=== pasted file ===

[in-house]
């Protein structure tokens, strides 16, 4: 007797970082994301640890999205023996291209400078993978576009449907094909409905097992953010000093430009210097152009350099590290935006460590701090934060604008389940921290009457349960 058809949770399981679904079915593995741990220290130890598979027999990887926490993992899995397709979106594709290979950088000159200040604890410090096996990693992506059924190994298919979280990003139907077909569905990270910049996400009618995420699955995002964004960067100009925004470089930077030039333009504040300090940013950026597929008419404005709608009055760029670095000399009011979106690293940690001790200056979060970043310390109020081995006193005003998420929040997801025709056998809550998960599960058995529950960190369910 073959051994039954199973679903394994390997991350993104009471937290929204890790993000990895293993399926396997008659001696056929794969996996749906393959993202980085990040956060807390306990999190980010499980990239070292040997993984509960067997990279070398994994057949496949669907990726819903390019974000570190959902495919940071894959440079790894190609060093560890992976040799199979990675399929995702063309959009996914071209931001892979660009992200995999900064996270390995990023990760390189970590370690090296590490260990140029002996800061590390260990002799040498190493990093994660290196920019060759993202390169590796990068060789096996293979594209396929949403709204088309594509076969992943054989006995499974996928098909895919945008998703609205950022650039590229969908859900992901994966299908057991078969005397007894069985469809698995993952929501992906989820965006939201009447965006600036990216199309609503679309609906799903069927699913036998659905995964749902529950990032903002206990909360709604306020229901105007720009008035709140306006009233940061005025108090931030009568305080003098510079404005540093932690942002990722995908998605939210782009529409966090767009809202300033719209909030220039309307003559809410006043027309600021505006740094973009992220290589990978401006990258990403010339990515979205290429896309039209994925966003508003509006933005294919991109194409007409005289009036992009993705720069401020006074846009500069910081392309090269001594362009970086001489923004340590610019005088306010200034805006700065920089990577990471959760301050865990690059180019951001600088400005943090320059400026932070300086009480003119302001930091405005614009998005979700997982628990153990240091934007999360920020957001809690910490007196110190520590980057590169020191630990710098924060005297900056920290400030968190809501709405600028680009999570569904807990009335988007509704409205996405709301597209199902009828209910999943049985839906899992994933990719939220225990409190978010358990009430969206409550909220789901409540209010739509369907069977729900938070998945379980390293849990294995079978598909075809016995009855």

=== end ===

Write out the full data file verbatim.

[in-house]
């Protein structure tokens, strides 16, 4: 007797970082994301640890999205023996291209400078993978576009449907094909409905097992953010000093430009210097152009350099590290935006460590701090934060604008389940921290009457349960 058809949770399981679904079915593995741990220290130890598979027999990887926490993992899995397709979106594709290979950088000159200040604890410090096996990693992506059924190994298919979280990003139907077909569905990270910049996400009618995420699955995002964004960067100009925004470089930077030039333009504040300090940013950026597929008419404005709608009055760029670095000399009011979106690293940690001790200056979060970043310390109020081995006193005003998420929040997801025709056998809550998960599960058995529950960190369910 073959051994039954199973679903394994390997991350993104009471937290929204890790993000990895293993399926396997008659001696056929794969996996749906393959993202980085990040956060807390306990999190980010499980990239070292040997993984509960067997990279070398994994057949496949669907990726819903390019974000570190959902495919940071894959440079790894190609060093560890992976040799199979990675399929995702063309959009996914071209931001892979660009992200995999900064996270390995990023990760390189970590370690090296590490260990140029002996800061590390260990002799040498190493990093994660290196920019060759993202390169590796990068060789096996293979594209396929949403709204088309594509076969992943054989006995499974996928098909895919945008998703609205950022650039590229969908859900992901994966299908057991078969005397007894069985469809698995993952929501992906989820965006939201009447965006600036990216199309609503679309609906799903069927699913036998659905995964749902529950990032903002206990909360709604306020229901105007720009008035709140306006009233940061005025108090931030009568305080003098510079404005540093932690942002990722995908998605939210782009529409966090767009809202300033719209909030220039309307003559809410006043027309600021505006740094973009992220290589990978401006990258990403010339990515979205290429896309039209994925966003508003509006933005294919991109194409007409005289009036992009993705720069401020006074846009500069910081392309090269001594362009970086001489923004340590610019005088306010200034805006700065920089990577990471959760301050865990690059180019951001600088400005943090320059400026932070300086009480003119302001930091405005614009998005979700997982628990153990240091934007999360920020957001809690910490007196110190520590980057590169020191630990710098924060005297900056920290400030968190809501709405600028680009999570569904807990009335988007509704409205996405709301597209199902009828209910999943049985839906899992994933990719939220225990409190978010358990009430969206409550909220789901409540209010739509369907069977729900938070998945379980390293849990294995079978598909075809016995009855």